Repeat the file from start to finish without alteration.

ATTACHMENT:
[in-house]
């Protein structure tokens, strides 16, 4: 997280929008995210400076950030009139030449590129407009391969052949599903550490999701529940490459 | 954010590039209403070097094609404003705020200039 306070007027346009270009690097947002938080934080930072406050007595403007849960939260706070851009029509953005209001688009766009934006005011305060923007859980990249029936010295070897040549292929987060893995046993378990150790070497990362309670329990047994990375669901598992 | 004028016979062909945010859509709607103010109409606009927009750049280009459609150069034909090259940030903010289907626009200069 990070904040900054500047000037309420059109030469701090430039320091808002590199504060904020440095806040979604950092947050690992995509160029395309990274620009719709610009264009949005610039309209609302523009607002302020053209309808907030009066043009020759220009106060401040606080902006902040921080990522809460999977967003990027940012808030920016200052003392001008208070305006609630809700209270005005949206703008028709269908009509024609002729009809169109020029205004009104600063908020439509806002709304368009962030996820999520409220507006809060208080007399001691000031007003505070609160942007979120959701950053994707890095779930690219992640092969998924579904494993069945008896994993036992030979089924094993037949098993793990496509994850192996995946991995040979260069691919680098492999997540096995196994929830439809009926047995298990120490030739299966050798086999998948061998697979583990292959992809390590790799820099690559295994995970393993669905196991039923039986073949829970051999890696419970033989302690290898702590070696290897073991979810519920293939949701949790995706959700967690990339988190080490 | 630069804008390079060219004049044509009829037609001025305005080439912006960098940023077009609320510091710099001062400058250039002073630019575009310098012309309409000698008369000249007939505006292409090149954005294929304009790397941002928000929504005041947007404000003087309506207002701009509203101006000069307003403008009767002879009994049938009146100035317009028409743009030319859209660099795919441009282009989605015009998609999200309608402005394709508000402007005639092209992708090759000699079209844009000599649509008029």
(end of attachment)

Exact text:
[in-house]
């Protein structure tokens, strides 16, 4: 997280929008995210400076950030009139030449590129407009391969052949599903550490999701529940490459 | 954010590039209403070097094609404003705020200039 306070007027346009270009690097947002938080934080930072406050007595403007849960939260706070851009029509953005209001688009766009934006005011305060923007859980990249029936010295070897040549292929987060893995046993378990150790070497990362309670329990047994990375669901598992 | 004028016979062909945010859509709607103010109409606009927009750049280009459609150069034909090259940030903010289907626009200069 990070904040900054500047000037309420059109030469701090430039320091808002590199504060904020440095806040979604950092947050690992995509160029395309990274620009719709610009264009949005610039309209609302523009607002302020053209309808907030009066043009020759220009106060401040606080902006902040921080990522809460999977967003990027940012808030920016200052003392001008208070305006609630809700209270005005949206703008028709269908009509024609002729009809169109020029205004009104600063908020439509806002709304368009962030996820999520409220507006809060208080007399001691000031007003505070609160942007979120959701950053994707890095779930690219992640092969998924579904494993069945008896994993036992030979089924094993037949098993793990496509994850192996995946991995040979260069691919680098492999997540096995196994929830439809009926047995298990120490030739299966050798086999998948061998697979583990292959992809390590790799820099690559295994995970393993669905196991039923039986073949829970051999890696419970033989302690290898702590070696290897073991979810519920293939949701949790995706959700967690990339988190080490 | 630069804008390079060219004049044509009829037609001025305005080439912006960098940023077009609320510091710099001062400058250039002073630019575009310098012309309409000698008369000249007939505006292409090149954005294929304009790397941002928000929504005041947007404000003087309506207002701009509203101006000069307003403008009767002879009994049938009146100035317009028409743009030319859209660099795919441009282009989605015009998609999200309608402005394709508000402007005639092209992708090759000699079209844009000599649509008029």